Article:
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Welcome to anthropology

Welcome to anthropology

Ryan Schram

ANTH 1001: Introduction to anthropology

Monday, February 24, 2020 (Week 1)

Available at http://anthro.rschram.org/1001/2020/1.1.1

Required readings

Thomas Hylland Eriksen “Anthropology: Comparison and Context,” in Small Places, Large Issues: An Introduction to Social and Cultural Anthropology (London: Pluto Press, 2015), 1–11.

Thomas Hylland Eriksen “A Brief History of Anthropology,” in Small Places, Large Issues: An Introduction to Social and Cultural Anthropology (London: Pluto Press, 2015), 12–31.

Acknowledgement of country

Let’s first pay acknowledgement to the Gadigal people of the Eora nation, on whose lands we are meeting, and on which this University of Sydney campus was built.

We pay respect to the knowledge, values, philosophy they created and pass on to the next generation.

More information about Aboriginal peoples of Sydney

Everyone who comes to the University of Sydney changes it

  • I have my own journey to higher education. What is your journey to your university?
  • Your path to university is different from everyone else’s. It’s what you can add to the conversations, and to the university.

You have arrived at anthropology. Welcome!

This class is an introduction to cultural anthropology, a field which aims to understand people’s societies, communities, and ways of life in all of their diversity.

This class will show you what questions anthropologists ask about being human, and what perspective they take on people’s communities and patterns of life.

A big question

Let’s get to know each other.

  • Stand up.
  • Look behind you, in front of you, and in your row.
  • Greet the people around you.
  • Ask each other this question:
  • Is there a single, universal human nature?
  • Listen to what people say. Do you hear anything that you do not expect to hear?

Anthropology has not resolved this question

This question has many different possible answers, and anthropologists continue to debate it.

In this class, I want everyone to listen to what different anthropologists say on this question, and I want everyone to decide where they stand on it.

The plan for the semester

The semester is divided into modules, each one focusing on a different question, and culminating in an assignment.

Module 1: What makes us human?

What do anthropologists, especially “cultural anthropologists,” study?

  • Where did anthropology come from?
  • What do anthropologists mean when they explain people’s lives in terms of culture?

Module 2: Can an anthropologist really leave her culture?

Anthropologists are famous for doing “fieldwork.” We think you have to go to the people you are interested in, talk to them, and develop relationships with them.

  • What does fieldwork involve?
  • What are we observing when we observe people’s behavior?
  • What does it tell us about being a member of a community?
  • What can go wrong?
  • Is this always a good idea?

This leads us also to think more about how anthropologists use the concept of culture to analyze and interpret what they learn about people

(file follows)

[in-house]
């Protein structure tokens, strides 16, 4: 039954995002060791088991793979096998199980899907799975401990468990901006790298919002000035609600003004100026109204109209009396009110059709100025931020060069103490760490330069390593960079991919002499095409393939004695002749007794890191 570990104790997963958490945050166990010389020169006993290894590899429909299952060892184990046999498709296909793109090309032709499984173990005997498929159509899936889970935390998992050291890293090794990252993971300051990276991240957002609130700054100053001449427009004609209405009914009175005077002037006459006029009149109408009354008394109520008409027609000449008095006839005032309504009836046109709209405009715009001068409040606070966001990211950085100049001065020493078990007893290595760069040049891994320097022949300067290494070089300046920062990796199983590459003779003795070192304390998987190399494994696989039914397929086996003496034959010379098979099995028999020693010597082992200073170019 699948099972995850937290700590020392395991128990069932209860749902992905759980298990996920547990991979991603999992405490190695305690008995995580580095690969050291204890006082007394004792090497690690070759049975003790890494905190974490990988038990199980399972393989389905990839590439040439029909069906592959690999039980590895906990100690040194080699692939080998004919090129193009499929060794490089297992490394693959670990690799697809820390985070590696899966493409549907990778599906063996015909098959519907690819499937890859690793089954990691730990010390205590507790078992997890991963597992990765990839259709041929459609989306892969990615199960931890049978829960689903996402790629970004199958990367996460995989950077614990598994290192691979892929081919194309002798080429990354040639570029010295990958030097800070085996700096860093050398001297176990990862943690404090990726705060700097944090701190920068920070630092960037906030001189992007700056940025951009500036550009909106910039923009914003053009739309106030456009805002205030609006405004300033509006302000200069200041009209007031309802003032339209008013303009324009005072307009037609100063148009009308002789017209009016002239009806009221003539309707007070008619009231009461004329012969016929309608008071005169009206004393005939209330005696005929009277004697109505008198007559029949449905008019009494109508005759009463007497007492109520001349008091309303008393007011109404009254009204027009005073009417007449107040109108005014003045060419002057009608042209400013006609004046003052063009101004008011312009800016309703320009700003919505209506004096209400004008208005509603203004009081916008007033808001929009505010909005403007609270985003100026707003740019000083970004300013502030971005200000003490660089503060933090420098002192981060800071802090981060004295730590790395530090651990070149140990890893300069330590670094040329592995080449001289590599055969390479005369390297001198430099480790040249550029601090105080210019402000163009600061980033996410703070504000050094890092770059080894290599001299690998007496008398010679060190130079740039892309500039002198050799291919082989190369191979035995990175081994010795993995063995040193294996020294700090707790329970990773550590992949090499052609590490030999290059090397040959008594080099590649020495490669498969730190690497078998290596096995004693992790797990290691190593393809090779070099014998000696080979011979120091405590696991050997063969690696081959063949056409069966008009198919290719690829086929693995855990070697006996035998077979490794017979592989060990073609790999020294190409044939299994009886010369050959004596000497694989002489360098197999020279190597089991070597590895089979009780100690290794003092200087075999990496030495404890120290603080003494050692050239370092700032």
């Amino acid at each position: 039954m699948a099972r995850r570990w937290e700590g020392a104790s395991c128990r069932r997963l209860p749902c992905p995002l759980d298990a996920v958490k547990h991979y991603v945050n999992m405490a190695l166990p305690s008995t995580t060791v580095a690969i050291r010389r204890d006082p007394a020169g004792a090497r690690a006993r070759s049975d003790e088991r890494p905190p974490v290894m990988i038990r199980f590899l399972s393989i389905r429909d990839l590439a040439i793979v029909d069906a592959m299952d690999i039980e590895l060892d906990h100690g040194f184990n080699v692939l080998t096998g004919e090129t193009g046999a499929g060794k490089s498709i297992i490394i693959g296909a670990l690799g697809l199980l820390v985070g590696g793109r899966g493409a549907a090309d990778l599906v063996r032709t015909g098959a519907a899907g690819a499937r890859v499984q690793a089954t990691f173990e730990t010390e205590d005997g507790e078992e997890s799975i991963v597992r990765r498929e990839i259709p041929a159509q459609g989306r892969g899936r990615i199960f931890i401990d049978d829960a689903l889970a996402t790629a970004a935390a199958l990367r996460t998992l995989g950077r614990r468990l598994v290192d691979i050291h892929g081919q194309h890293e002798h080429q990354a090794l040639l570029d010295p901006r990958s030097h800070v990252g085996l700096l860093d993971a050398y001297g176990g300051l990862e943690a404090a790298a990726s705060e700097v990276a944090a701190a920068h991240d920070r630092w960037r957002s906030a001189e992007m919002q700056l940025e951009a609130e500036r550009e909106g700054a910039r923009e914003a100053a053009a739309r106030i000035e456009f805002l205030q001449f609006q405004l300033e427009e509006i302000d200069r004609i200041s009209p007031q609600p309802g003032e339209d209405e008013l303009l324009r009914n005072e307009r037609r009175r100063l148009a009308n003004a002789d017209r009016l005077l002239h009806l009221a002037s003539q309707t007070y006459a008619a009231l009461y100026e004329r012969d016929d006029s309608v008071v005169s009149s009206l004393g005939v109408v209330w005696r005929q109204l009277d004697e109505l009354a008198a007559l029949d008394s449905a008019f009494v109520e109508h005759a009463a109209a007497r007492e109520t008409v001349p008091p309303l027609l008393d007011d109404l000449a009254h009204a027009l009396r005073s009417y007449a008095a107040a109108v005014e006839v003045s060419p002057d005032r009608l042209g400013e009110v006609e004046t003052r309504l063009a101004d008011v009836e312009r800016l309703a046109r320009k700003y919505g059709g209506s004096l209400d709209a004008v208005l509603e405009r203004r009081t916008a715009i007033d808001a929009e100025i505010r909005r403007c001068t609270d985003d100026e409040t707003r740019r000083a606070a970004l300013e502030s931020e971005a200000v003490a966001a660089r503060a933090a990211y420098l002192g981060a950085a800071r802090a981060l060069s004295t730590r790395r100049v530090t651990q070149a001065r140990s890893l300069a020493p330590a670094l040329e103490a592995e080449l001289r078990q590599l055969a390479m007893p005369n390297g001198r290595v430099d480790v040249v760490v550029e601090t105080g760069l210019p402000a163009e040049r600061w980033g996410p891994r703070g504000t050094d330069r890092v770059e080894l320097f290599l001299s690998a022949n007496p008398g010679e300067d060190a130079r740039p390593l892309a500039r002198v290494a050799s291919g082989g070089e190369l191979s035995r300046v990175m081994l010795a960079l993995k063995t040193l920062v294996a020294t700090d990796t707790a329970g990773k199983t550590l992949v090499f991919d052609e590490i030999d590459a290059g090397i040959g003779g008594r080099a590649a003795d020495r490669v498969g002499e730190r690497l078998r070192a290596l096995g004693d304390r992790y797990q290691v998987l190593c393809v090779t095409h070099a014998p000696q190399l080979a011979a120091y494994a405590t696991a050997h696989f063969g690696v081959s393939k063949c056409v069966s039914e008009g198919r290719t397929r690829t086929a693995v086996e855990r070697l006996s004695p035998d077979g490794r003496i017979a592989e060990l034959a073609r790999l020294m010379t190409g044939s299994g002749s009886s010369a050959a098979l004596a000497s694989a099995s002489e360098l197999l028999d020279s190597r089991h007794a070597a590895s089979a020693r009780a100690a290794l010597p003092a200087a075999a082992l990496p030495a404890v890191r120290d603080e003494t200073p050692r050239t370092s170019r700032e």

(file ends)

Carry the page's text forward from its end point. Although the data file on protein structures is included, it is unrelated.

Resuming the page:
Module 3: Is family universal?

This module will introduce the study of kinship and family relationship in anthropology

  • It seems as though every society appears to have something that looks like a “family,” but each society defines who is a family member differently, and sometimes radically differently. Is having a family a human universal?
  • What if families were universal but this universality was not based in human biology? What would it be based on, then?

Module 4: Where is the mind?

In this module, you will learn about what anthropologists call “shamanism,” a general category for a kind of practice found in different forms all over the world.

  • Is a shaman just an example of people’s cultural “beliefs” or is it something more?
  • What if culture was not just differences in beliefs? How different can people be?

The first lecture quiz

In every lecture, we will pause for a moment to take a quiz on the class Canvas site. There will be one single, factual, multiple-choice question per lecture.

These questions are not tests. You can take them as many times as you want. It’s just a chance to pause and reflect on what we have been talking about.

Let’s practice one now. Go to Canvas on your smartphone, your laptop, your phablet, or other device. Go to the Quizzes page, and select “In-lecture quiz question for Monday, February 24 (Week 1)”

What are we not studying in class this semester?

If you are listening to the lecture at home now, press pause and take the quiz!

Postscript: There are tutorials in Week 1

There are tutorials for Week 1, so everyone should go to their tutorial on their timetables.

There’s nothing assigned for this tutorial. This is a chance for you to get to know everyone in your tut, and to talk about what you will be doing in class, and what you want to get out of the class.

Read the first two chapters from Eriksen’s Small Places, Large Issues (2015) over the next week or so. They are useful as background for what we will be discussing in Weeks 2 and 3.


Eriksen, Thomas Hylland. 2015. Small Places, Large Issues: An Introduction to Social and Cultural Anthropology. London: Pluto Press. http://www.jstor.org/stable/j.ctt183p184.2.

Koori Radio. n.d. “Koori Radio 93.7FM.” Koori Radio. Accessed February 15, 2020. https://www.kooriradio.com/.

“Map of Aboriginal Places in Sydney.” n.d. Barani: Sydney’s Aboriginal History. Accessed February 15, 2020. https://www.sydneybarani.com.au/maps/.

Sydney (N.S.W.) Council. 2013. Barani/Barrabugu (Yesterday/Tomorrow): Sydney’s Aboriginal Journey. 2nd ed. Sydney: City of Sydney. https://www.cityofsydney.nsw.gov.au/learn/archives-history/sydneys-history/aboriginal-history.

A guide to the unit

1001/2020/1.1.1.txt · Last modified: 2020/03/01 21:17 by Ryan Schram (admin)